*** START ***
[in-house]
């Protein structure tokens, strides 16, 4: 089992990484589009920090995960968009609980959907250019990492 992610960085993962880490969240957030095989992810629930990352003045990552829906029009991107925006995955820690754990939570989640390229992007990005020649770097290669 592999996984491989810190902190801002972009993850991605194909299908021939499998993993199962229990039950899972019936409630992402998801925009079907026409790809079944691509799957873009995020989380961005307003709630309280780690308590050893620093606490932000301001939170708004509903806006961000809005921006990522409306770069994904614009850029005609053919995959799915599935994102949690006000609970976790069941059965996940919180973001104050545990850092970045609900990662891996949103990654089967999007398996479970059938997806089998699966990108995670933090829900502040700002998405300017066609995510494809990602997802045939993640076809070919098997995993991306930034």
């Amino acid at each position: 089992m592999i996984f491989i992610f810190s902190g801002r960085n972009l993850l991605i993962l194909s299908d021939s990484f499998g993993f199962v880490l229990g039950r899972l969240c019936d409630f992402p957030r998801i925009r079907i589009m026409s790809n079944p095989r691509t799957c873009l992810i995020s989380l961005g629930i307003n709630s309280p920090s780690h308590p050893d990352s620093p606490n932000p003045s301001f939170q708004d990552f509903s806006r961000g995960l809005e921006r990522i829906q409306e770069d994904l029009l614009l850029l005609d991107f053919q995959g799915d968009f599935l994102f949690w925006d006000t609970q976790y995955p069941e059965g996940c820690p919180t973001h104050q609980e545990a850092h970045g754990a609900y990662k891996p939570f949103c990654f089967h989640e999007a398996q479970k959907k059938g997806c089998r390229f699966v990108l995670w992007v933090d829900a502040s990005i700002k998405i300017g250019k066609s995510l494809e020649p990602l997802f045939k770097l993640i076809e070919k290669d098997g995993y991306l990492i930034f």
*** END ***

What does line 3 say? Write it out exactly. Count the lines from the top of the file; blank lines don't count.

């Amino acid at each position: 089992m592999i996984f491989i992610f810190s902190g801002r960085n972009l993850l991605i993962l194909s299908d021939s990484f499998g993993f199962v880490l229990g039950r899972l969240c019936d409630f992402p957030r998801i925009r079907i589009m026409s790809n079944p095989r691509t799957c873009l992810i995020s989380l961005g629930i307003n709630s309280p920090s780690h308590p050893d990352s620093p606490n932000p003045s301001f939170q708004d990552f509903s806006r961000g995960l809005e921006r990522i829906q409306e770069d994904l029009l614009l850029l005609d991107f053919q995959g799915d968009f599935l994102f949690w925006d006000t609970q976790y995955p069941e059965g996940c820690p919180t973001h104050q609980e545990a850092h970045g754990a609900y990662k891996p939570f949103c990654f089967h989640e999007a398996q479970k959907k059938g997806c089998r390229f699966v990108l995670w992007v933090d829900a502040s990005i700002k998405i300017g250019k066609s995510l494809e020649p990602l997802f045939k770097l993640i076809e070919k290669d098997g995993y991306l990492i930034f």